RECIPE: ZUPPA PER SETTEMBRE
Sweet red bell peppers are the star of this soup, but the tomatoes are an important component, too, as they, along with a splash of cream, help to temper the peppers’ sharpness. Use ripe, in-season plum tomatoes if you can find them or substitute good canned whole tomatoes. This is a slight adaptation of the version first published in my book “The Glorious Soups and Stews of Italy.”
Makes 4 generous servings
1 1/2 pounds (680 g) plum tomatoes, cored, quartered lengthwise, and seeded; or 1 (28-ounce) can whole peeled tomatoes and their juice
1 1/2 pounds (680 g) ripe red bell peppers, trimmed, quartered lengthwise, and seeded
1 large yellow onion, trimmed and cut into wedges
2 cloves garlic, quartered lengthwise, green heart removed
1 teaspoon sea salt
Freshly ground black pepper
A small handful of thyme sprigs
6 large basil leaves, torn, plus more for garnish
1/3 cup (85 ml) extra-virgin olive oil
2 cups (470 ml) vegetable or chicken broth
1/4 cup (60 ml) heavy cream
Crusty bread or croutons for serving
1. Heat the oven to 450° F (230° C). Place the tomatoes, peppers, onions, and garlic in a single layer in a roasting pan. Toss with the salt, pepper, thyme, basil, and olive oil to coat evenly. Roast, turning the vegetables every 15 minutes or so, for 45 minutes, or until they are completely tender and browned in spots. Remove from the oven and let cool for 10 to 15 minutes. Remove and discard the thyme sprigs.
2. Pass the vegetables through a food mill fitted with the disk with the smallest holes, catching the purée in a bowl. Or purée the vegetables in a blender or food processor, adding some of the broth if necessary, and pass the mixture through a fine-mesh sieve or food mill to remove the bits of peel and seeds.
3. Transfer the purée to a saucepan and stir in as much broth as needed to give the soup a creamy consistency. Heat on medium-low until it just begins to simmer. Stir in the cream and let it cook just until heated through. Ladle the soup into bowls and garnish with basil.
Cook’s Note: Other good garnishes for this soup are croutons, crumbled blue cheese (Gorgonzola or Stilton), crumbled goat cheese, or a dollop of sour cream or crème fraiche and a scattering of diced peperoni sott’olio.
The soup is really good served cold, too.
RECIPE: PEPERONI IN PADELLA con pangrattato
Pan-Sautéed Peppers with Breadcrumbs
As good as this recipe is as written, you should feel free to embellish the peppers with a spoonful of capers or chopped olives or a couple of mashed anchovies. This is a good side for roast chicken or grilled fish. The peppers also make a tasty bed for fried eggs.
Makes 4 servings
4 ripe but firm red bell peppers (1 1/2 pounds / 680 g), or a mix of red and yellow
1 lightly packed cup (60 g) fresh breadcrumbs
6 tablespoons (90 ml) extra-virgin olive oil
1 clove garlic, lightly crushed
1 teaspoon chopped fresh thyme leaves
Fine sea salt
1 tablespoon white balsamic vinegar (see Cook’s Note) or good white wine vinegar and a pinch of sugar
2 teaspoons chopped fresh flat-leaf parsley
1/4 cup (20 g) freshly grated pecorino Romano, more to taste
1. Trim the peppers and cut them into quarters, removing the seeds and any pith. Cut the quarters into pieces about 3/4-inch square.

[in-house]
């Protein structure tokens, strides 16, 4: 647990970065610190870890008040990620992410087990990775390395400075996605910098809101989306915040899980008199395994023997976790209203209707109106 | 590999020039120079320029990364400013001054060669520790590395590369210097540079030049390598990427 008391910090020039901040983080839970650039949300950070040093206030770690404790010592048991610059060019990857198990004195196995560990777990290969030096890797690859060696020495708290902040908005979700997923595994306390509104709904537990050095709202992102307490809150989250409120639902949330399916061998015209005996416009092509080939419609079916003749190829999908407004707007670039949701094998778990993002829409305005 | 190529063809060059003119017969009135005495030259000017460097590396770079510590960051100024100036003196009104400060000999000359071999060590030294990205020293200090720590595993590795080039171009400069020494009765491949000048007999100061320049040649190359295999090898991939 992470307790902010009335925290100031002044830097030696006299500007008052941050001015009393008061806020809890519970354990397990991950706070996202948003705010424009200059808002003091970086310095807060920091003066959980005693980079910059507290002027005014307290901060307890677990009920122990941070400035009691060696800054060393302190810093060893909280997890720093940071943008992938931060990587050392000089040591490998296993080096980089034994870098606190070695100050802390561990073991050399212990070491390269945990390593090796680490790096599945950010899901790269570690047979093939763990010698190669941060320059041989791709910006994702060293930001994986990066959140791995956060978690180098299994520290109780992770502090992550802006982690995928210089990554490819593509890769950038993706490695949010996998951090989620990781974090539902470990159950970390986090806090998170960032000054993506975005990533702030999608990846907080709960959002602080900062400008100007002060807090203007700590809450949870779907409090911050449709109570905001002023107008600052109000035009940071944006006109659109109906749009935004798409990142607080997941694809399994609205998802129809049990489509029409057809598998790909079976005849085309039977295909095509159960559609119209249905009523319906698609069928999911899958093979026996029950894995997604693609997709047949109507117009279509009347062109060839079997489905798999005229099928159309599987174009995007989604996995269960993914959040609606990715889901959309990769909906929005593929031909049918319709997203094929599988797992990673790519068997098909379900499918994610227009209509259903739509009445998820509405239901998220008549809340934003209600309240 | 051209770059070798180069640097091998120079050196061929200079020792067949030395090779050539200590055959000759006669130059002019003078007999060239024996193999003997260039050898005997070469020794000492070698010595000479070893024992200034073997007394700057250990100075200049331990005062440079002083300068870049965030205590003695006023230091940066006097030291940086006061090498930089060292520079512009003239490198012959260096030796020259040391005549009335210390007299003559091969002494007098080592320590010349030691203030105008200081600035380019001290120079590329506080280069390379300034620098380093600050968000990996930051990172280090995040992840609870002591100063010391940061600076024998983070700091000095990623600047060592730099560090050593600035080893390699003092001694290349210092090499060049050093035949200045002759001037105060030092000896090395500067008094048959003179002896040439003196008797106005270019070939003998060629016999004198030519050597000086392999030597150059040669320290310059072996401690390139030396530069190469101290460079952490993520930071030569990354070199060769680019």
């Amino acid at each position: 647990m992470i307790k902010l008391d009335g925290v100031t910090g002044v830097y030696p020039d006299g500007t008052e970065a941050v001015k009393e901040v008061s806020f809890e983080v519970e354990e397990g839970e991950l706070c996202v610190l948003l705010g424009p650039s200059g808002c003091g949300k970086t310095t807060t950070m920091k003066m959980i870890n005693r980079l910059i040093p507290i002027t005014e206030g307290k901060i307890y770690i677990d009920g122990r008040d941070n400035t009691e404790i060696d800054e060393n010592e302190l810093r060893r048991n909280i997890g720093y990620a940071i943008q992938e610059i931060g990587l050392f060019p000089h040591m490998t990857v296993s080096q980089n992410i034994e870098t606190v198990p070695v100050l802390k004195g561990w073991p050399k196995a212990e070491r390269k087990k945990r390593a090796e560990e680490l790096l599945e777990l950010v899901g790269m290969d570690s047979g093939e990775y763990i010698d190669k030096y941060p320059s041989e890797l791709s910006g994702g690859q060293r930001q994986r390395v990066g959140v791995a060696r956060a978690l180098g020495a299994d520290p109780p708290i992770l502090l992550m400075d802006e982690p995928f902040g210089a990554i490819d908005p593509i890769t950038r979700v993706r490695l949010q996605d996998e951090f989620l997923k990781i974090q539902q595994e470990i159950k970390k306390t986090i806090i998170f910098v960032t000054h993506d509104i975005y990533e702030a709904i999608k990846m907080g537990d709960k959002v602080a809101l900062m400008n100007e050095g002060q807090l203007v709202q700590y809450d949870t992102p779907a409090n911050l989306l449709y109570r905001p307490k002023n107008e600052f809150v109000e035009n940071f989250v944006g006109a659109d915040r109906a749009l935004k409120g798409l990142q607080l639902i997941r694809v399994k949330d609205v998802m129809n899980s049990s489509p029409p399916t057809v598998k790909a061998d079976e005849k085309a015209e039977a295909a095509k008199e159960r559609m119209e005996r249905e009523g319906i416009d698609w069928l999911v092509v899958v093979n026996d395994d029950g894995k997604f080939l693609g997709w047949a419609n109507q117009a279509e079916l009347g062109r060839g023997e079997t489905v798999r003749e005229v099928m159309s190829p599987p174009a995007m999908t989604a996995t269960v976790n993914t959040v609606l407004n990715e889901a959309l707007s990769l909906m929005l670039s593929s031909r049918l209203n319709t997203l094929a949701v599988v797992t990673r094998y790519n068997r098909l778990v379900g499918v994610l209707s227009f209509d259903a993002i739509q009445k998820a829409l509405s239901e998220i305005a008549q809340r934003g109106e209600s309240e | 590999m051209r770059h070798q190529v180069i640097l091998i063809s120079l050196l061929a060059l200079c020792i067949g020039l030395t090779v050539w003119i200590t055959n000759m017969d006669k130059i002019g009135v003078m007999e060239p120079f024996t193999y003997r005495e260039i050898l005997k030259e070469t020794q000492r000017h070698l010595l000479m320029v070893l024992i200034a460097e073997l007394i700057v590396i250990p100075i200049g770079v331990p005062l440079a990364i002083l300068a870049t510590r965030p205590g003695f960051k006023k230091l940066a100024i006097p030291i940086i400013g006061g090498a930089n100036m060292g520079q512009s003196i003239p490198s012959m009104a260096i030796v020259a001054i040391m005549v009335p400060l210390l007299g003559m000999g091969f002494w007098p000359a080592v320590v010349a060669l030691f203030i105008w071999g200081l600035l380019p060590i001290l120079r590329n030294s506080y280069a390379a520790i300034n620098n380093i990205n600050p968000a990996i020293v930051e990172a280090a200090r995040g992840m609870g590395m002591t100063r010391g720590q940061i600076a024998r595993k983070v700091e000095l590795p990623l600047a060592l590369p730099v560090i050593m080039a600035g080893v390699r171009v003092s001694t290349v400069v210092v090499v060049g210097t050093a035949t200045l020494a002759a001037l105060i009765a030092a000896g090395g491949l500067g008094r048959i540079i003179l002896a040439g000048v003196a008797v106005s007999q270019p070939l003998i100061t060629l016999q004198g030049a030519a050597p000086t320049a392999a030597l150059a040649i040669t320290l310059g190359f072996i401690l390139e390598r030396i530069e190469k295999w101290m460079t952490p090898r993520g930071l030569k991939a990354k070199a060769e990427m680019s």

2. Heat 2 tablespoons olive oil in a large skillet over medium heat and stir in the breadcrumbs. Sauté, stirring often, until the breadcrumbs are crispy and golden, about 5 minutes (lower the heat if necessary to prevent the bread from burning). Scrape the breadcrumbs into a bowl.
2. Place the remaining olive oil and the garlic in the skillet and set it over medium-low heat. Sprinkle in the thyme and cook for about 2 minutes, pressing down on the garlic once or twice to release its flavor. Add the peppers to the skillet and season with 1/2 teaspoon salt. Stir and raise the heat to medium. Cook, stirring from time to time, until the peppers are nicely softened and lightly browned in places but still retain some texture, 10 to 15 minutes.
3. Sprinkle in the vinegar and cook for another minute or two, until the vinegar has been absorbed. Stir in the parsley and reserved breadcrumbs. Spoon the peppers into a serving bowl and sprinkle the pecorino on top. Serve hot, warm, or at room temperature.
Cook’s Note: White balsamic vinegar is not always easy to find. I buy Acetaia Cattani brand online from Olio2Go. It’s made from the must of Trebbiano grapes and has a bright, fruity flavor.
RECIPE: PEPERONI AGRODOLCI SOTT’OLIO
Sweet and Sour Peppers Preserved in Oil
Submerging vegetables in oil is a classic Italian way of preserving seasonal produce. Here, peppers are first grilled (or broiled), then marinated in a sweet and sour vinegar brine before being packed in jars and topped off with extra-virgin olive oil. Because this is an oil-preserved recipe rather than a vinegar pickle, I don’t recommend processing the jars to seal them; the olive oil makes the seal unreliable. Just store the jars in the refrigerator, where the peppers will keep for at least three months. To serve, remove the amount you need from the jar and let come to room temperature to allow any congealed oil to liquify.
This recipe is posted on my website. You can find it here or click on the printable version below.
PICTURE ITALY: Portofino, Liguria 2021